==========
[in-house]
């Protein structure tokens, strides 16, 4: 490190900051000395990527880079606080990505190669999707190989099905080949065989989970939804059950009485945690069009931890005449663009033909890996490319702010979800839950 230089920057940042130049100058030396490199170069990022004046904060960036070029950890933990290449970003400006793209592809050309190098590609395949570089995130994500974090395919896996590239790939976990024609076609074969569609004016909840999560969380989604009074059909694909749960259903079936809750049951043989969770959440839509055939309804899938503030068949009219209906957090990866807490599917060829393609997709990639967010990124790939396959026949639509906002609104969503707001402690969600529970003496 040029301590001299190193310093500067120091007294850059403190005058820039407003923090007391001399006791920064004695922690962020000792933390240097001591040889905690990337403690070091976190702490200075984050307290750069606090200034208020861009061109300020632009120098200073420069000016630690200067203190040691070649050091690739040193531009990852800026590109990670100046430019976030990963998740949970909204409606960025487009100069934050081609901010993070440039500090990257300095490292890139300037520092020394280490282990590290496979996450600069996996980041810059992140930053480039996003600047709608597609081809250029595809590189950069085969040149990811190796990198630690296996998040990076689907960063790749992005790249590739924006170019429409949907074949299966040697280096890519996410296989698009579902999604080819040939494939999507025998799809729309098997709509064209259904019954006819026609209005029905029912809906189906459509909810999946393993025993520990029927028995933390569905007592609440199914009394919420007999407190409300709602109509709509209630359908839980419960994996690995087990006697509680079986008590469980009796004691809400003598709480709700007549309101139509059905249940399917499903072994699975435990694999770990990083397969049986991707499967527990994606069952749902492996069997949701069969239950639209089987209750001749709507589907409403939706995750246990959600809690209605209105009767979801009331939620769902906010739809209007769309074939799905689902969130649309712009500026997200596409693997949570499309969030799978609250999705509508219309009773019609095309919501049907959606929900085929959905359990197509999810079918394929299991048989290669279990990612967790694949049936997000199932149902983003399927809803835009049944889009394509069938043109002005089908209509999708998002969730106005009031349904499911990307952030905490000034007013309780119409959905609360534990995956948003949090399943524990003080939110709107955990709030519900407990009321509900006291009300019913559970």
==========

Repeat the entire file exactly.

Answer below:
[in-house]
């Protein structure tokens, strides 16, 4: 490190900051000395990527880079606080990505190669999707190989099905080949065989989970939804059950009485945690069009931890005449663009033909890996490319702010979800839950 230089920057940042130049100058030396490199170069990022004046904060960036070029950890933990290449970003400006793209592809050309190098590609395949570089995130994500974090395919896996590239790939976990024609076609074969569609004016909840999560969380989604009074059909694909749960259903079936809750049951043989969770959440839509055939309804899938503030068949009219209906957090990866807490599917060829393609997709990639967010990124790939396959026949639509906002609104969503707001402690969600529970003496 040029301590001299190193310093500067120091007294850059403190005058820039407003923090007391001399006791920064004695922690962020000792933390240097001591040889905690990337403690070091976190702490200075984050307290750069606090200034208020861009061109300020632009120098200073420069000016630690200067203190040691070649050091690739040193531009990852800026590109990670100046430019976030990963998740949970909204409606960025487009100069934050081609901010993070440039500090990257300095490292890139300037520092020394280490282990590290496979996450600069996996980041810059992140930053480039996003600047709608597609081809250029595809590189950069085969040149990811190796990198630690296996998040990076689907960063790749992005790249590739924006170019429409949907074949299966040697280096890519996410296989698009579902999604080819040939494939999507025998799809729309098997709509064209259904019954006819026609209005029905029912809906189906459509909810999946393993025993520990029927028995933390569905007592609440199914009394919420007999407190409300709602109509709509209630359908839980419960994996690995087990006697509680079986008590469980009796004691809400003598709480709700007549309101139509059905249940399917499903072994699975435990694999770990990083397969049986991707499967527990994606069952749902492996069997949701069969239950639209089987209750001749709507589907409403939706995750246990959600809690209605209105009767979801009331939620769902906010739809209007769309074939799905689902969130649309712009500026997200596409693997949570499309969030799978609250999705509508219309009773019609095309919501049907959606929900085929959905359990197509999810079918394929299991048989290669279990990612967790694949049936997000199932149902983003399927809803835009049944889009394509069938043109002005089908209509999708998002969730106005009031349904499911990307952030905490000034007013309780119409959905609360534990995956948003949090399943524990003080939110709107955990709030519900407990009321509900006291009300019913559970």